Books I ReadHarry Potter and the Cursed Child by J.K. Rowling, John Tiffany, and Jack Thorne
I wasn't aware that J.K. Rowling hadn't actually written the script until I had the book in my hands, but once I did, I tried to go into the story without high or low expectations. And I still loved it. Obviously it'll be a thousand times better seeing it rather than just reading the script (having so much dialogue and so little description was a weird experience for me at first, but I love dialogue, so I was okay with it), but for a Harry Potter book that wasn't written by J.K. Rowling, it was really, really good. The characters we know and love are all of a sudden grown up, but they didn't feel like totally different people. They'd developed as people in a realistic way, even if it was sometimes frustrating. (My only mild complaint was that Ron didn't get much time in the book at all, and even when he did it was only as comic relief. His one shot at some kind of heroism didn't work out as I thought it might. Merp.) But the world still felt like one I recognized. A lot of people complained that there was no typical plotline of Potter and Co. going through classes at Hogwarts and battling evil in their downtime, but my argument there is that this isn't the same world Harry was in. Voldemort's gone, so that means there will be different complications. And I loved the time travel plots in this, because the Time Turner plot in PoA was one of my favorites.
This Is Where It Ends by Marieke Nijkamp
Talk about a chilling tale. This is not the kind of book you want to read unless you're in the right mood for something heavy. It was great to see so many diverse characters given main voices and different sides of the same story. The entire story is told in fifty-four minutes, but they dragged on just like they were supposed to in that ominous way. I will admit that Tyler's character and his motivations mostly confused me because I felt like he contradicted himself in a lot of ways, but everything else seemed very realistic.
A Game of Thrones by George R.R. Martin
I FINALLY finished it! It was a little slow to start, but now that the groundwork has been laid and I've gotten to know the characters and politics between the different families, I think it'll go faster now. George R.R. Martin may be gruesome, but man, can he paint a picture. I know I'm not supposed to get attached to anyone, buuuuut . . . it's me we're talking about. I love Arya. And I like Jon and Daenaryoiusoijkfs. (Totally how you spell her name.)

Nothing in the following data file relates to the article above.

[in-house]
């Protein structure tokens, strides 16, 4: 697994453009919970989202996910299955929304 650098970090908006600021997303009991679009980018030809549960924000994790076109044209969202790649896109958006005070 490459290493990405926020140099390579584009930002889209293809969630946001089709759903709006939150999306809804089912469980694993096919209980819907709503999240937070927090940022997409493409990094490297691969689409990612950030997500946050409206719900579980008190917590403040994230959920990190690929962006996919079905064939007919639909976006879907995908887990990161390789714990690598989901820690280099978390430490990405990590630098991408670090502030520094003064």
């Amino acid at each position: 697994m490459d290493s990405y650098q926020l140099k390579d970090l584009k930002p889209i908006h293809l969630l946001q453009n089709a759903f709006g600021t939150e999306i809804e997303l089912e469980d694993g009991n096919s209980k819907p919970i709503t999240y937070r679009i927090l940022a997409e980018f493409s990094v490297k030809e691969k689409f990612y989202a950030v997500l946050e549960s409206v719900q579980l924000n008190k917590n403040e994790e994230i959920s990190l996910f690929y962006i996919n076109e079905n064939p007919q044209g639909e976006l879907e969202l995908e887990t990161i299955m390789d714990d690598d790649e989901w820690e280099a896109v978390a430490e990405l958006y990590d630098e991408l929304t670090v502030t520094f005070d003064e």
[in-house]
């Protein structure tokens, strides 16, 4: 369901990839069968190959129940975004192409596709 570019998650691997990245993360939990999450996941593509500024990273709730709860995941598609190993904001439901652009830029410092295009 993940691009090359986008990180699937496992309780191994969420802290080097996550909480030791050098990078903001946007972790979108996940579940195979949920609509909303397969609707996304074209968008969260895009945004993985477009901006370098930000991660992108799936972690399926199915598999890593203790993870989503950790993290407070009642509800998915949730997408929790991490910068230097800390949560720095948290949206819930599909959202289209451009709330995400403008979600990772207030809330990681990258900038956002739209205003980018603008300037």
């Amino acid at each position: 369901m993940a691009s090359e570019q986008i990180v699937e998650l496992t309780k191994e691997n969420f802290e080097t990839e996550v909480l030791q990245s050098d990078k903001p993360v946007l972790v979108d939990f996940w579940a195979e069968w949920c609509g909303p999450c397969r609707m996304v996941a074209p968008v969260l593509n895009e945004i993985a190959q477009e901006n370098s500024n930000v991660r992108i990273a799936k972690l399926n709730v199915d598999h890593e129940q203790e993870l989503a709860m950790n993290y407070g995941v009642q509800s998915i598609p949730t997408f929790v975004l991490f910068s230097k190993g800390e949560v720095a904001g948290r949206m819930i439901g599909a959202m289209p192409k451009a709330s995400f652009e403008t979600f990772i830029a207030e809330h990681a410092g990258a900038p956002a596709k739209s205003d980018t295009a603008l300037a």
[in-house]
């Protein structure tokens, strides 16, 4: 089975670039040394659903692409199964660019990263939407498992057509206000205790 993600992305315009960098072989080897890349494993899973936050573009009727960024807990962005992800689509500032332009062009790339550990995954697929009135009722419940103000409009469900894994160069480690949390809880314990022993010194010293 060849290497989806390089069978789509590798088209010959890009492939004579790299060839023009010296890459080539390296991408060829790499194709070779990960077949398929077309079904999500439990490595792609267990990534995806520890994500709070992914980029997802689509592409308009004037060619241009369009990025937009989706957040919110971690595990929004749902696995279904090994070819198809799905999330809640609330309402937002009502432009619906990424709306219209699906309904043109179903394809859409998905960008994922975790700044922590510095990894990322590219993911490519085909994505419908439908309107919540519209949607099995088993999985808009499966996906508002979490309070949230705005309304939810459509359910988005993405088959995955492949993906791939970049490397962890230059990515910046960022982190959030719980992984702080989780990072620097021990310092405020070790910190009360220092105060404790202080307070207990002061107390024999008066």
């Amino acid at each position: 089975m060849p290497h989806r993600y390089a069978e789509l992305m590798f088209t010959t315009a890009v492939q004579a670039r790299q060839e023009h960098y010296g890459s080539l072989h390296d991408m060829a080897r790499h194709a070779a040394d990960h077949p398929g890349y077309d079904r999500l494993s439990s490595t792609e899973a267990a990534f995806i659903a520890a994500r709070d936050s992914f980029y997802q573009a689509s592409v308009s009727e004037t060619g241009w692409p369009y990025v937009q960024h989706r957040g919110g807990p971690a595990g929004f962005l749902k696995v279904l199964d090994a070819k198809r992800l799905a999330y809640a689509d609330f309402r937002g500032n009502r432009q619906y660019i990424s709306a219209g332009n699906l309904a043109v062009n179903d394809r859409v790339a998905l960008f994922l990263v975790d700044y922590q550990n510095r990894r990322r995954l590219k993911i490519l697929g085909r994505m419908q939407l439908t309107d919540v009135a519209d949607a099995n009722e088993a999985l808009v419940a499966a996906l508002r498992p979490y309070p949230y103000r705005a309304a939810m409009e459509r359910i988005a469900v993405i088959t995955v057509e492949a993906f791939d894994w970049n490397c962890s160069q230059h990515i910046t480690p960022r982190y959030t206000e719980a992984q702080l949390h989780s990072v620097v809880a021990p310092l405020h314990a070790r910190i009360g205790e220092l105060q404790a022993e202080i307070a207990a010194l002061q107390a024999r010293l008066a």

The Fangirl Life: A Guide to All the Feels and Learning How to Deal by Kathleen Smith
This was a not-so-thinly-disguised way to build up a girl's confidence using fangirl terms and examples from different fandoms. It had a lot of good advice, especially since it was coming from a licensed therapist, and it was fun seeing it in such relatable ways (although it focused a lot on fashion and "hairporn" and that's just not the kind of fangirl I am). Boys could definitely read it, too, and get just as much out of it, but they definitely weren't the intended audience.
In Real Life by Cory Doctorow and Jen Wang
I picked this up because Felecia Day had written a blurb for the cover, which is 1000% enough of a reason to buy a book on a whim. Fun story with great illustrations, but it was definitely a little preachy. It's all good and fine if you want to get your message in there, but the story and the characters should come first when you write a book. Find a way to artistically weave it in so they don't suffer.
The High Mountains of Portugal by Yann Martel
If I had to sum up this book in one word, that word would be "ummm . . ." I honestly have no clue what to make of this. There's definitely some kind of metaphor for everything he wrote, but I'm utterly baffled. The last part was really fun to read, though, because Odo the chimpanzee was adorable.
Movies I Watched
Not as good as all of the other movies, but I really enjoyed it. It was still very much classic Jason Bourne. And I liked the side characters they introduced.
I didn't realize this was a book until I was about to watch the movie, but from reviews I've seen for both, it looks like the movie was better anyways! A lot of the characters were really cliché, but the concept was awesome and you're never bored. Ever. It was off the hook.
Quotes I Wrote
Lots of writing for 'Til the Last Star Dies, but I can't quote any of it without giving anything away!
Obsessions I Acquired"Stranger Things" - Along with everybody else in the world, it seems, my dad and I got into the show and devoured it. It's the perfect amount of humor and creepiness and paranormal fun. I loved the middle school characters especially, along with the grumpy sheriff.
Picture of the Month
|My brother decided to try putting his glasses on Scout.|
|I got to go shopping for fun stuff in preparation for my two college classes this year (General Psychology and English Comp 101).|
|This is what happens when you get a bunch of kids from writer's camp together for a sleepover. Dork music videos and 2 a.m. viewings of "Sherlock" with enough candy to put all of Australia in a sugar coma.|
|My mom and I went to New York to see "Les Miserablés" and catch a Ham4Ham show. One of the last performances for each thing, apparently! Here's me with the Schuyler Sisters.|
|We managed to push ourselves to the front of the crowd for Ham4Ham. Well, the front of the crowd of people who didn't enter the lottery.|
|There's the Richard Rodgers!!|
|And the Imperial Theatre.|
|Inside the theatre.|